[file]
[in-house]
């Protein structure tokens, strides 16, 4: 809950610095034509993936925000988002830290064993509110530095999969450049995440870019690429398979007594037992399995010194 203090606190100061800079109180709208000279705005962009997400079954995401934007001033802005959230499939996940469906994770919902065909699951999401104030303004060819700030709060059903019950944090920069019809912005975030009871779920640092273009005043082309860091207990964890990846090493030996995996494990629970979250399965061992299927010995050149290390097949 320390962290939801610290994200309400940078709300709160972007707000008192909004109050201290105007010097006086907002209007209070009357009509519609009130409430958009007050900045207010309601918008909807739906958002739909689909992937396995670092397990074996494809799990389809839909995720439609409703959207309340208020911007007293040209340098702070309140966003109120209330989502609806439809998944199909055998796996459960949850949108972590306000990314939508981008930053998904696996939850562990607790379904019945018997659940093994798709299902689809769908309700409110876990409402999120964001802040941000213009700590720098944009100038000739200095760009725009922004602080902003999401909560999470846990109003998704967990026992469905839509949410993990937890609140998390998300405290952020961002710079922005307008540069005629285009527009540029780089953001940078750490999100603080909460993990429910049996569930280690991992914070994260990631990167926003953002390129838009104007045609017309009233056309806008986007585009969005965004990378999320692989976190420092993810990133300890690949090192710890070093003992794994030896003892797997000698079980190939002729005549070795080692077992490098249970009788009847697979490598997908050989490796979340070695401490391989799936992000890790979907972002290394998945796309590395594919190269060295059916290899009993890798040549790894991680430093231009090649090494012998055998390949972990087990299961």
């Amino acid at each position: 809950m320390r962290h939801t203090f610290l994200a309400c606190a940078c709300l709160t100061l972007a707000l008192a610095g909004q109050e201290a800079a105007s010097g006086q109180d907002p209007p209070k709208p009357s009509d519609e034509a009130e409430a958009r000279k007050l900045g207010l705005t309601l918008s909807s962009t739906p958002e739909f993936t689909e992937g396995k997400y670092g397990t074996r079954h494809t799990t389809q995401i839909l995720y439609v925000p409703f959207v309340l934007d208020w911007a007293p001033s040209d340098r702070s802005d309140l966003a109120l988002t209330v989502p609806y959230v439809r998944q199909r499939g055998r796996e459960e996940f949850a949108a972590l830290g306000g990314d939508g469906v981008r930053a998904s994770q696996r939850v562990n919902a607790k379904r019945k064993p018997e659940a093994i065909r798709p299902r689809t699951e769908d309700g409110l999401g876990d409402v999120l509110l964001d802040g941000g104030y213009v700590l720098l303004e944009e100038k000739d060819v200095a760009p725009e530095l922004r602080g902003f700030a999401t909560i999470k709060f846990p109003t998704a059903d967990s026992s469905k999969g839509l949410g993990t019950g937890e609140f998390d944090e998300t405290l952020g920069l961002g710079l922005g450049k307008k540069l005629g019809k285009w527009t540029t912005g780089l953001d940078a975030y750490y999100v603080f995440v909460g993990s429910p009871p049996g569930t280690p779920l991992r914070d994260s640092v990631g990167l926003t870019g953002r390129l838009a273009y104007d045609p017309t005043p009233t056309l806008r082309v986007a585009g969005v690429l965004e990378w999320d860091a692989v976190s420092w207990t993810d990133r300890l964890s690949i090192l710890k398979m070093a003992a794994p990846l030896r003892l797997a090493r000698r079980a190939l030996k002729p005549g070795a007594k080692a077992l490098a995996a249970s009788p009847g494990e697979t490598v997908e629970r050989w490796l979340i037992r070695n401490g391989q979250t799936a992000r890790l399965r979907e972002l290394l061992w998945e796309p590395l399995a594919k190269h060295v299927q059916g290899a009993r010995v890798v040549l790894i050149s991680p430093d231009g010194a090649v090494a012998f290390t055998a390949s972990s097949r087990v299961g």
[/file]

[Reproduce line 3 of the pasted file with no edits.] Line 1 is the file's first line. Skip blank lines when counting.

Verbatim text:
């Amino acid at each position: 809950m320390r962290h939801t203090f610290l994200a309400c606190a940078c709300l709160t100061l972007a707000l008192a610095g909004q109050e201290a800079a105007s010097g006086q109180d907002p209007p209070k709208p009357s009509d519609e034509a009130e409430a958009r000279k007050l900045g207010l705005t309601l918008s909807s962009t739906p958002e739909f993936t689909e992937g396995k997400y670092g397990t074996r079954h494809t799990t389809q995401i839909l995720y439609v925000p409703f959207v309340l934007d208020w911007a007293p001033s040209d340098r702070s802005d309140l966003a109120l988002t209330v989502p609806y959230v439809r998944q199909r499939g055998r796996e459960e996940f949850a949108a972590l830290g306000g990314d939508g469906v981008r930053a998904s994770q696996r939850v562990n919902a607790k379904r019945k064993p018997e659940a093994i065909r798709p299902r689809t699951e769908d309700g409110l999401g876990d409402v999120l509110l964001d802040g941000g104030y213009v700590l720098l303004e944009e100038k000739d060819v200095a760009p725009e530095l922004r602080g902003f700030a999401t909560i999470k709060f846990p109003t998704a059903d967990s026992s469905k999969g839509l949410g993990t019950g937890e609140f998390d944090e998300t405290l952020g920069l961002g710079l922005g450049k307008k540069l005629g019809k285009w527009t540029t912005g780089l953001d940078a975030y750490y999100v603080f995440v909460g993990s429910p009871p049996g569930t280690p779920l991992r914070d994260s640092v990631g990167l926003t870019g953002r390129l838009a273009y104007d045609p017309t005043p009233t056309l806008r082309v986007a585009g969005v690429l965004e990378w999320d860091a692989v976190s420092w207990t993810d990133r300890l964890s690949i090192l710890k398979m070093a003992a794994p990846l030896r003892l797997a090493r000698r079980a190939l030996k002729p005549g070795a007594k080692a077992l490098a995996a249970s009788p009847g494990e697979t490598v997908e629970r050989w490796l979340i037992r070695n401490g391989q979250t799936a992000r890790l399965r979907e972002l290394l061992w998945e796309p590395l399995a594919k190269h060295v299927q059916g290899a009993r010995v890798v040549l790894i050149s991680p430093d231009g010194a090649v090494a012998f290390t055998a390949s972990s097949r087990v299961g």